Having written here earlier in the week about the reckless and irresponsible way in which the government and Statistics New Zealand are degrading the quality of our very timely net immigration data (itself a major, and quite cyclically variable, economic indicator), I noticed a couple of comments that prompted me to dig out some numbers for this post.
The first, in a comment here, was that the self-reported intentions-based PLT measure probably couldn’t be counted on as very accurate anyway. And the second, in someone else’s commentary, was that at least we will still (I hope) have monthly reporting of total passenger movements (tourists, business travellers etc as well as the permanent and long-term movements) from which a reasonable steer might be gleaned.
The best way of looking at whether the PLT measures are reasonable is to compare them with the new 12/16 method numbers – available with a long lag, but which involve looking back, using passport records, and checking which people actually came (or went) for more than 12 months ((the threshold for the PLT definition). Unfortunately, SNZ is still not publishing seasonally adjusted estimates for the 12/16 method numbers, so one can only really do the comparisons using rolling annual totals. On this chart, I’ve shown the rolling 12 month totals for (a) the 12/16 method, (b) the PLT series, and (c) total net passenger movements for almost 30 years (although the 12/16 method data are only available this century).
All the cycles are pretty similar, at least if one takes a broad sweep of the data. That isn’t surprising, as most short-term visitors go home again pretty quickly, leaving something like an underlying trend of permanent and long-term movements. And it confirms that the PLT numbers have been a useful – although not perfect – indicator of the actual permanent and long-term movements (captured in the 12/16 numbers). Importantly, the turning points tend to be very similar.
One wouldn’t expect those two series to be the same, as they measure different things: the PLT numbers are about intentions, and if plans change so will behaviour. If lots of people come to New Zealand (or leave for Australia) and things don’t work out and they change their mind, ideally we would want to know. The divergence that looks to have opened up between the grey and orange lines at the end of the (grey) series might prove to have been something like that. But in future we won’t know because (a) we won’t have the PLT data at all, and (b) the grey line will only be available with a reasonable degree of certainty with quite a long lag. As a reminder, here is the new SNZ chart I included in the post the other day, illustrating the huge error margins around the timely estimates SNZ proposes publishing using their new (unpublished and untested) methodology.
But the other thing worth noticing is how noisy the blue line is. There is a great deal of volatility, which makes distilling any signals (about permanent and long-term movements) very hard on a timely basis. That was why the PLT numbers have been so useful. The blue line is thrown around in particular by big sporting events: eg the Lions tours in 2005 and 2017, and the Rugby World Cup in 2011. There are big additional net arrivals, and then big additional net departures a month or two later, with mirror effects in the annual numbers a year later as well. I have found the total net passenger arrivals data useful in the past – in both 2002 and 2011 they pointed to something larger in the permanent and long-term movements than the PLT numbers themselves were reflecting, and that sense was later reflected in the 12/16 numbers (much larger net inflows in 2002/03, and somewhat larger net outflows in 2010/11).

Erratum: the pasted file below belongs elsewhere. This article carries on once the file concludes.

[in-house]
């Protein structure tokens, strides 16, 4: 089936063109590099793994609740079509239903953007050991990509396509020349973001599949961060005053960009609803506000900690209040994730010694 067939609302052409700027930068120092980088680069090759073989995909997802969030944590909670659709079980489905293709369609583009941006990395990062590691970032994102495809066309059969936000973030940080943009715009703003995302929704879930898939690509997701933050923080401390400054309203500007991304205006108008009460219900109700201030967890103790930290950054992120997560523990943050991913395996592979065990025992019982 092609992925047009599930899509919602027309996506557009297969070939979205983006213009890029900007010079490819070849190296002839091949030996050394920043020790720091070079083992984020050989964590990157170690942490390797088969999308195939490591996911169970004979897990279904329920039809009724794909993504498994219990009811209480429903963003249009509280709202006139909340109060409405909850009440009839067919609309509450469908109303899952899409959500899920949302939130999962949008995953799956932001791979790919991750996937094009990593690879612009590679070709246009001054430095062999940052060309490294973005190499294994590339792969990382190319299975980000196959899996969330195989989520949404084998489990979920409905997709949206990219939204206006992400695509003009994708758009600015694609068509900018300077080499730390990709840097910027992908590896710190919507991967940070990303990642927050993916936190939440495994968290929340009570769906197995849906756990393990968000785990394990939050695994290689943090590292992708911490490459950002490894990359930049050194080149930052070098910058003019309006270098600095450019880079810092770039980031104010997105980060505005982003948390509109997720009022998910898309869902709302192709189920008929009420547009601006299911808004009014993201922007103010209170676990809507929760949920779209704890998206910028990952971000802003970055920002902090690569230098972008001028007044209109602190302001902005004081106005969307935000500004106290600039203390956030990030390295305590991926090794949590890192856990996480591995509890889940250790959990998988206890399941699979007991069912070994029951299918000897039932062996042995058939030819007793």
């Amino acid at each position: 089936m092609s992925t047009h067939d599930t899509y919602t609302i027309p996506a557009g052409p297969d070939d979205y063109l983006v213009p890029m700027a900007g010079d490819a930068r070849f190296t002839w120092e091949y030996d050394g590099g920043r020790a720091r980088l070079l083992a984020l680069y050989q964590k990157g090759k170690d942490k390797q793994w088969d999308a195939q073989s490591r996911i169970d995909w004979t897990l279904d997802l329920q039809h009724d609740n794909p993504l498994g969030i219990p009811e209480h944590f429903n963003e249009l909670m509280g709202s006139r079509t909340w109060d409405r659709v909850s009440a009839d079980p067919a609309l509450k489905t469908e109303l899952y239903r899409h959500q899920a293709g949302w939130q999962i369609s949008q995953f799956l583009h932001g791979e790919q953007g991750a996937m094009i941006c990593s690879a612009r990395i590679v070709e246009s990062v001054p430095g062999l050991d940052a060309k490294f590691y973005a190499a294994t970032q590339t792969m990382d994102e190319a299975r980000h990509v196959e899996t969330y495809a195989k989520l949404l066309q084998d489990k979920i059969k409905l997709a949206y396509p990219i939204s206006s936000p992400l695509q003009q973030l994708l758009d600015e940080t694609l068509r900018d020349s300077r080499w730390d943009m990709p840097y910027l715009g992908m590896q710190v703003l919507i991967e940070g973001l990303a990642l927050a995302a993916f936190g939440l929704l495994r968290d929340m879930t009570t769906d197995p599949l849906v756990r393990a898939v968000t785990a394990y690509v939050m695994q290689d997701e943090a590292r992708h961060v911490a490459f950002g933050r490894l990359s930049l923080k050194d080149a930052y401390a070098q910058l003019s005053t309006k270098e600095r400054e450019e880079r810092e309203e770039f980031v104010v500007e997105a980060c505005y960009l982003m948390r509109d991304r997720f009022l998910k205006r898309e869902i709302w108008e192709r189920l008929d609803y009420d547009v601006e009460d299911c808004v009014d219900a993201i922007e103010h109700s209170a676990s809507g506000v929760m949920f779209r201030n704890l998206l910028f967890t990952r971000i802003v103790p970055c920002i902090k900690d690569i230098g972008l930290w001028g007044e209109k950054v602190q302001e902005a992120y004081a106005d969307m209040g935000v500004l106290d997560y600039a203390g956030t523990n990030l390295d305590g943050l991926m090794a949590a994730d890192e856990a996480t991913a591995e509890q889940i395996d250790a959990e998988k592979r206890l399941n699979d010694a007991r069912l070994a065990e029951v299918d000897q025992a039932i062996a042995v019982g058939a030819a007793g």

What of the monthly seasonally adjusted data (the stuff designed for high frequency timely monitoring)? Here is a chart of the PLT and total series, with scales set so as not to allow the flows associated with the Rugby World Cup (in particular) to dominate the chart.
At a monthly frequency, the noise in the total passenger (orange) line totally dominates any signal, while the volatility in the monthly PLT series (that we are soon to lose altogether is very small). What should perhaps be more concerning – and is a bit perplexing – is why the volatility of the total passenger series is itself quite variable across time, even outside the months associated with major sporting events. Right now, for example, the volatility in the monthly series is quite extreme. Here is the same chart for just the last four years or so.
The Lions Tour is very evident in mid-2017, but the heightened volatility goes well beyond that.
All of which leaves me not quite sure what to make of the very first chart. The blue line (annual net inflows of all passengers) has fallen back a long way already (down from around 80000 to around 40000), and similarly-sized falls in the past have often been coincident with, or perhaps a little ahead of, large falls in the PLT numbers (and the 12/16 numbers). There are some reasons to think we might see something similar now. Fortunately, for the next couple of months we will still have the PLT data
But after that – thanks to government and SNZ choices – we will be flying blind. We’ll have good information eventually on what actually happened, but it will be available with such a lag as to be more use to economic historians than to people trying to make sense of, and respond to, contemporaneous economic developments. And the net total passenger movements data is sufficiently noisy that it probably won’t give us much of a steer (and even then with big error margins) before the lagging 12/16 data do.
This is simply reckless behaviour around a major set of timely economic data.